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P. 63.-511.-541.
3 Cit. Woe to that land, that's govern'd by a child !
2 Cit. In him there is a hope of government;
That, in his nonage, council under him,
And, in his full and ripen'd years, himself,
No doubt, shall then, and till then, govern well.

This passage

is to me wholly unintelligible.

P. 65.-513.-543. Arch. Last night, I heard, they lay at Stony-Stratford; And at Northampton they do rest to night: To-morrow, or next day, they will be here. I think the right reading is that of the quartos. The Archbishop is not supposed to know any thing of the arrest of the lords, or of the young king's being carried back: he would of course suppose that they would not lie at a place nearer London than that at which they had rested the preceding night. The puzzle seems to have arisen from the editors' knowledge; had they known nothing of the historical fact of young Edward's being carried back from Stony Stratford to Northampton, they would have found no difficulty in discovering which reading was to be preferred : had they considered that the Archbishop was ignorant of this fact, the difficulty (which their knowledge raised) would, I think, have been removed,

P. 72.-520.--553.
Prince. But say, my lord, it were not register'd;
Methinks, the truth should live from age to age,
As 'twere retaild to all posterity,
Even to the general all-ending day.

I think retaild is rightly explained by Mr. Malone.

P. 72.-520.-554.

Glo. So wise so young, they say, do ne'er live long [Aside.
Prince. What say you, uncle?

Glo. I say, without characters, fame lives long.
Thus like the formal vice, iniquity,

I moralize two meanings in one word.

}

[Aside.

Mr. M. Mason's explanation of these words appears to me most satisfactory.

P. 88.-535.-578.

Glo. My lord of Ely, when I was last in Holborn,
I saw good strawberries in your garden there;
I do beseech you, send for some of them.

This circumstance was certainly mentioned by the historians, and used by the poet for the latter reason assigned by Mr. Steevens. That Shakespeare meant it so I think clearly appears from the next speech that Hastings speaks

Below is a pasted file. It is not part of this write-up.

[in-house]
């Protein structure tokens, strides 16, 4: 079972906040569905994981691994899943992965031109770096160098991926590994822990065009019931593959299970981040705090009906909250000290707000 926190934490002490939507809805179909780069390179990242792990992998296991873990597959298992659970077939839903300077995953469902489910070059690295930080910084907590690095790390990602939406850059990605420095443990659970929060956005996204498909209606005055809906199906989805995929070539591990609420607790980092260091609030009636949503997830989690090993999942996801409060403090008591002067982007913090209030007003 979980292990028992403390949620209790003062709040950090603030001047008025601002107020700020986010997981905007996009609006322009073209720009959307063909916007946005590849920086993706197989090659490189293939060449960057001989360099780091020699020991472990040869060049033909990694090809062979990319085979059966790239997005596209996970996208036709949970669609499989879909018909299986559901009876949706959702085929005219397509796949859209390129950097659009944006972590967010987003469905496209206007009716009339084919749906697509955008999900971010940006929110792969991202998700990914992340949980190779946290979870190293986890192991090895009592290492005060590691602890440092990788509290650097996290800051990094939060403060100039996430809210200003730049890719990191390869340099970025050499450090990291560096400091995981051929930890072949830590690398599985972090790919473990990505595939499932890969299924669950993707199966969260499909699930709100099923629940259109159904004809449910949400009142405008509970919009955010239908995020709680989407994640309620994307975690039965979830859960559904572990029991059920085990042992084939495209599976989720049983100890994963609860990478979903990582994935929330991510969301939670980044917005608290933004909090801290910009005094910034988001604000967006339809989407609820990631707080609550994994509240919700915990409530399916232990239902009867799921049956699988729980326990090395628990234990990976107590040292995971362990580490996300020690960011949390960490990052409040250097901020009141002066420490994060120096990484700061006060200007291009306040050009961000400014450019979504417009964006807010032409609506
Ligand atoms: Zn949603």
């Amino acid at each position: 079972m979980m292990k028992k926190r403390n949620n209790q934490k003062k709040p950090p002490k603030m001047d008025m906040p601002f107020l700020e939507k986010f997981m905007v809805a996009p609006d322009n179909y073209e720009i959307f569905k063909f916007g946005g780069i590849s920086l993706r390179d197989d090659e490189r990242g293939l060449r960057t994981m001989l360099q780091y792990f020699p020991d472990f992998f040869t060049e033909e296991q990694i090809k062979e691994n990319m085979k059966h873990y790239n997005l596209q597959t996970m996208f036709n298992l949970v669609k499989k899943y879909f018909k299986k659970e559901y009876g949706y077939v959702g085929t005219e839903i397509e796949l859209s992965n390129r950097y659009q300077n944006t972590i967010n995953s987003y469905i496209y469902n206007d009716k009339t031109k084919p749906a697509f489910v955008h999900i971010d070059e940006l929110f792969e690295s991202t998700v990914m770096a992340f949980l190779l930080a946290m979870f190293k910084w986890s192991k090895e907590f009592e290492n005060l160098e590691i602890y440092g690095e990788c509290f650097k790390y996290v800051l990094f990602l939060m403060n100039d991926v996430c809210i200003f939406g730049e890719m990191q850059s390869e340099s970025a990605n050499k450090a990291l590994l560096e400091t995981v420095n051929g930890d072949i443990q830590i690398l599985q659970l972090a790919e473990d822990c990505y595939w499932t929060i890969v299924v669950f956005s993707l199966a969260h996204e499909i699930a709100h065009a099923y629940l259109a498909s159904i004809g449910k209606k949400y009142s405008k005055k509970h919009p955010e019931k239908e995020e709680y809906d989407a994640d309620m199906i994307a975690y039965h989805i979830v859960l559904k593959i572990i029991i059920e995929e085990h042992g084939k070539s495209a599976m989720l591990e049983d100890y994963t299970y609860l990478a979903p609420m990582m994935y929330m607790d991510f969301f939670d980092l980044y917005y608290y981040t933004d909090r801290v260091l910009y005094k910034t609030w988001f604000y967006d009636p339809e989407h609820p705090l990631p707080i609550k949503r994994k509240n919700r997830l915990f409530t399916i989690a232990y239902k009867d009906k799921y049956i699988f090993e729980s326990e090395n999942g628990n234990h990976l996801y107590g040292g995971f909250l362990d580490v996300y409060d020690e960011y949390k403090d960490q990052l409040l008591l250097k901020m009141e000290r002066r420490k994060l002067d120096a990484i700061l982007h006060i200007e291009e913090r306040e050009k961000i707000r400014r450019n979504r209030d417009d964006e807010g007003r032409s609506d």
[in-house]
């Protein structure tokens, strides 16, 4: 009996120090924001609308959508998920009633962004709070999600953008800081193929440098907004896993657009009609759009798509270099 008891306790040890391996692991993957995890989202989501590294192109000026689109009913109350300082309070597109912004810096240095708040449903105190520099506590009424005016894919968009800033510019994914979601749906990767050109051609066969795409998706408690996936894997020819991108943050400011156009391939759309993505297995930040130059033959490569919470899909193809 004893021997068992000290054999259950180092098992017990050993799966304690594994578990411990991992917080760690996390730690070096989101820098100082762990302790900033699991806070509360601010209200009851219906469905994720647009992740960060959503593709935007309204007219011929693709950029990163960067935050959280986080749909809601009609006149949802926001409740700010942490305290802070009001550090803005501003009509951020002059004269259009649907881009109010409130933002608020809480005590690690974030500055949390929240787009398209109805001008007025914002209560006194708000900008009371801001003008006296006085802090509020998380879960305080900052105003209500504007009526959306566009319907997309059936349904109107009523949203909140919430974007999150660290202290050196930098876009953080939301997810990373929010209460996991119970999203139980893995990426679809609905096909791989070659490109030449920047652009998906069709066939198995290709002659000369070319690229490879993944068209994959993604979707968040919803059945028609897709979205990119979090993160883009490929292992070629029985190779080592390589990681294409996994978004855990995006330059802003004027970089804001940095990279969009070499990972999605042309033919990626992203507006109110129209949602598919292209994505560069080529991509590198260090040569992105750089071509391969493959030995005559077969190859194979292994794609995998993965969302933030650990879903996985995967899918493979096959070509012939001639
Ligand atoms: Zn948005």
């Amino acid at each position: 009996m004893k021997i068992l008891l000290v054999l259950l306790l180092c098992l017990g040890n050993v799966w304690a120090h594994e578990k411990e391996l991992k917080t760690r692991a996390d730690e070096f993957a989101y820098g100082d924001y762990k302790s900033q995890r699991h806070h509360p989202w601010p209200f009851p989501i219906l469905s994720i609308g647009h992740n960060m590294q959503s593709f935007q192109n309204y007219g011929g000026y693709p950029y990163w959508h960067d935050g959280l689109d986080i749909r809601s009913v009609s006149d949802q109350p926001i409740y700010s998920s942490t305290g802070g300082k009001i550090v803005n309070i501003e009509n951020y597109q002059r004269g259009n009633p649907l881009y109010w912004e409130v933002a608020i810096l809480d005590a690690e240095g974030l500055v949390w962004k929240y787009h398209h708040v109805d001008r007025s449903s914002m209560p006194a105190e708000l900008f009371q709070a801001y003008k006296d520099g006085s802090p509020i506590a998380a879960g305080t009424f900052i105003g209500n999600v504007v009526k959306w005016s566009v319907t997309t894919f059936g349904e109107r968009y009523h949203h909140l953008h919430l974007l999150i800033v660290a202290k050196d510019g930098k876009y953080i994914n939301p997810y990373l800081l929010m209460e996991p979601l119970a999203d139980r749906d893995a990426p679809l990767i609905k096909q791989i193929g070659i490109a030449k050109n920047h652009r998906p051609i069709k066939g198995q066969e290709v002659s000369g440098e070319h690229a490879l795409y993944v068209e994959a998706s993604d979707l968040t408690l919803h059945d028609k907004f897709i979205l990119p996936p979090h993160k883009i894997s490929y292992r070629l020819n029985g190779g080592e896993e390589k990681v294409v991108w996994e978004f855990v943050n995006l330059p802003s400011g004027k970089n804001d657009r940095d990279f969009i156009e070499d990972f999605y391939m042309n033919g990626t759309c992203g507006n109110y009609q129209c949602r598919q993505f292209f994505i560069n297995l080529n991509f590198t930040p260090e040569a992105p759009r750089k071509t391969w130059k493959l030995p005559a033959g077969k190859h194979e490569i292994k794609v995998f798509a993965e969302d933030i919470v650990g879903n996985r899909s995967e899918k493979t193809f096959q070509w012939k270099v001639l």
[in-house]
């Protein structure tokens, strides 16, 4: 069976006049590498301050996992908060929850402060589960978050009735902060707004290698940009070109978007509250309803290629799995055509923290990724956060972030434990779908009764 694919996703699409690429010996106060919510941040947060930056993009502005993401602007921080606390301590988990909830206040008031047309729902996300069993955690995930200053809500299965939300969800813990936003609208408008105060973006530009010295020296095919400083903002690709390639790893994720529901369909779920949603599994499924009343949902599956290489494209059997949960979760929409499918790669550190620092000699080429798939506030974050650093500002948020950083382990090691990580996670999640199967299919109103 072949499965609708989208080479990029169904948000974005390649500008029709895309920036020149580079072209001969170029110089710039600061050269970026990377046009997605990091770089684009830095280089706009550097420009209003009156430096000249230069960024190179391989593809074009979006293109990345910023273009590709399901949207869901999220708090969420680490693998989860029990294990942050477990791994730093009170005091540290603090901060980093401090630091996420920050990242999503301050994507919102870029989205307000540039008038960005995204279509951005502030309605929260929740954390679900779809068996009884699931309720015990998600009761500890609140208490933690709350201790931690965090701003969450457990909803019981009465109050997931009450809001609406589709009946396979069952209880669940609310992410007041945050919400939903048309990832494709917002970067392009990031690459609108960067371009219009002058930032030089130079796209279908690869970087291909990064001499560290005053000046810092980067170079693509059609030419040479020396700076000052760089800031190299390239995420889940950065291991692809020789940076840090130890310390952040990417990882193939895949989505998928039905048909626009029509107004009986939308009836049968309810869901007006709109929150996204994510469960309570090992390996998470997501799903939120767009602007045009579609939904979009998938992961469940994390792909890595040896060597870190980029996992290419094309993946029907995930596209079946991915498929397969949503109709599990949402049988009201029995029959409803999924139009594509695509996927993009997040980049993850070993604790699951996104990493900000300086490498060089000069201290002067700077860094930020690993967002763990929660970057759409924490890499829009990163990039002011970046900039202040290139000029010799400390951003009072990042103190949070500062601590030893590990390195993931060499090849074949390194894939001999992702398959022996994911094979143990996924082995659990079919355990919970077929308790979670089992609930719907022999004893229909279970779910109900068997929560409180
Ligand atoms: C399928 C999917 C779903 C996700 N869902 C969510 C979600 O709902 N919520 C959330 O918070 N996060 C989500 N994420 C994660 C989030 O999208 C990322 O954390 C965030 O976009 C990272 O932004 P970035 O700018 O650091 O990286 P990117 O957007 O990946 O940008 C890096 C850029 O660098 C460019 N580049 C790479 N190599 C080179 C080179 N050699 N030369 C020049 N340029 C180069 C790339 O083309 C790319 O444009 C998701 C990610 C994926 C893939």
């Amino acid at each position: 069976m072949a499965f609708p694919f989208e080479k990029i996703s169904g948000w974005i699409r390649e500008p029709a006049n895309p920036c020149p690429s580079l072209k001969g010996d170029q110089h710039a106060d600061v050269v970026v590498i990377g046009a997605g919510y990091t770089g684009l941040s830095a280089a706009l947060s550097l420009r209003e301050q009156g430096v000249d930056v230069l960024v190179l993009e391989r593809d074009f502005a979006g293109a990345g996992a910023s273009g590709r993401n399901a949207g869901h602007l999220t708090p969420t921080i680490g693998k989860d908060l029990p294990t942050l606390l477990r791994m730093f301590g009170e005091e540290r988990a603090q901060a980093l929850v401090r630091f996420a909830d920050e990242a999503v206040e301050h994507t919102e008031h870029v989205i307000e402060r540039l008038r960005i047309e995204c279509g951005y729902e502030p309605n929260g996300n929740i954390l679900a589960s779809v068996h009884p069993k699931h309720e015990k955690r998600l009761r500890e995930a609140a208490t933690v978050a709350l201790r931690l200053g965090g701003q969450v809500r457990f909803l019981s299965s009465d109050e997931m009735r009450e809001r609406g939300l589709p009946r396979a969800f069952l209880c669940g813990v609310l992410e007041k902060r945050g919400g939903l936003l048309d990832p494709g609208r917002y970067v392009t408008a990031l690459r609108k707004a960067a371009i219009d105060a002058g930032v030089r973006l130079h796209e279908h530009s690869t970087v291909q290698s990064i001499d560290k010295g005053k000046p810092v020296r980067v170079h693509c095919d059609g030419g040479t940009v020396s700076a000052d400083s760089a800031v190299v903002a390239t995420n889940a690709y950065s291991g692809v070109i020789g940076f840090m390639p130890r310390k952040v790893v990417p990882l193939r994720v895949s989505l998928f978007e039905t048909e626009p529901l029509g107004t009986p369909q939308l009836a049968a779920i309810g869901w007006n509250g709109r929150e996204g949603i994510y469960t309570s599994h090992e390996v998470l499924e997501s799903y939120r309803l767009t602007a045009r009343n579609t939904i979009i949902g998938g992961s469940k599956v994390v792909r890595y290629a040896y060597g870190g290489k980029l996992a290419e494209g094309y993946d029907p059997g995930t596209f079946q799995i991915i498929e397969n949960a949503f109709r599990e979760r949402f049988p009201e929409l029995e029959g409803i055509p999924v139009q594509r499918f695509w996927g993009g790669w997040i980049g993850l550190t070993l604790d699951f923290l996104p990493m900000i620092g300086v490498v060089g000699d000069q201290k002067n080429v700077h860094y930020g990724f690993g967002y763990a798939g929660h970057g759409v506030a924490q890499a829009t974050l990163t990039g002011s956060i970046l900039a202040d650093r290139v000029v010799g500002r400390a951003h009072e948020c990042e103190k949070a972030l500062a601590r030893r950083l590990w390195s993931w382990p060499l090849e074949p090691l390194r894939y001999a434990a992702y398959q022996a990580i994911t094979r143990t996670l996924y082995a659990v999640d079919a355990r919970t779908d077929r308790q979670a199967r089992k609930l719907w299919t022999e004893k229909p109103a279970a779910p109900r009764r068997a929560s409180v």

P. 114-561.-615.

K. Rich. How now, lord Stanley? what's the news?
Know, my loving lord,
The marquis Dorset, as I hear, is fled.

Stan.

I agree with Mr. Steevens.

P. 133.

579.-642.

Q. Eliz. How canst thou woo her ?
K. Rich.
As one being best acquainted with her humour.
Q. Eliz. And wilt thou learn of me?
K. Rich.

I

agree with Mr. Steevens.

That I would learn of you,

Madam, with all my heart.

P. 133.-580.-643.

K. Rich. Say, that I did all this for love of her?

Q. Eliz. Nay, then indeed, she cannot choose but have thee,
Having bought love with such a bloody spoil.

I think Mr. Steevens has done rightly.

P. 139-585.-650.

K. Rich. Plead what I will be, not what I have been;
Not my deserts, but what I will deserve:
Urge the necessity and state of times,
And be not peevish found in great designs.

I think Mr. Steevens is right.

P. 150.-597.-668.

K. Rich. Fill me a bowl of wine.-Give me a watch:
[To Catesby.

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Saddle white Surrey for the field to-morrow.

I believe watch here means a watch-light.

P. 157.-603.-676.

Ghost. Harry, that prophecy'd thou should'st be king,
Doth comfort thee in thy sleep; live and flourish !

I agree with Mr. Steevens.

P. 159.-605.-679.

Ghost of Buck. I died for hope, ere I could lend thee aid.
[To Richmond.

But cheer thy heart, and be thou not dismay'd.

I think these words are rightly explained by Mr. Steevens. I can by no means assent to the emendation which he proposes.

P. 160.-605.-680.

K. Rich. O coward conscience, how dost thou afflict me!
The lights burn blue.-It is not dead midnight.

It is now dead midnight is, I think, the true reading.

P. 162.-607.-683.

K. Rich. Who's there?

Rat. Ratcliff, my lord; 'tis I. The early village cock
Hath twice done salutation to the morn.

Surely we ought to read,

My lord, 'tis I. The early village cock.

P. 169.-615.-694.
Cate. Rescue, my lord of Norfolk, rescue, rescue!
The king enacts more wonders than a man,

Daring an opposite to every danger.
I incline, with Mr. M. Mason, to adopt Mr.
Tyrwhitt's emendation. I cannot think Mr.
Malone's explanation the true one.

KING HENRY THE EIGHTH.

J. and S. 1785.

Vol. VII.

MALONE. .
Vol. VII.

J. and S. 1793.

Vol. XI.

P. -191.-14.
Nor. The force of his own merit makes his way;
A gift that heaven gives for him, which buys

A place next to the king.
I incline (with Mr. M. Mason) to receive Dr.
Johnson's correction.

P. 200.-19.-26.
Buck. My surveyor is false; the o'er great cardinal
Hath show'd him gold: my life is spann'd already:
I am the shadow of poor Buckingham ;
Whose figure even this instant cloud puts on,

By dark’ning my clear sun.
I concur with Sir William Blackstone.

P. 203.-21.-30.
Nor.

for upon these taxations,
The clothiers all, not able to maintain
The many to them ʼlonging, have put off

The spinsters, carders, fullers, weavers.
Mr. Steevens is right.

P. 204.-23.-32. Q. Kath. Tongues spit their duties out, and cold hearts freeze Allegiance in them; their curses now Live where their prayers did : and it's come to pass, That tractable obedience is a slave To each incensed will. Malone's is the right explanation.

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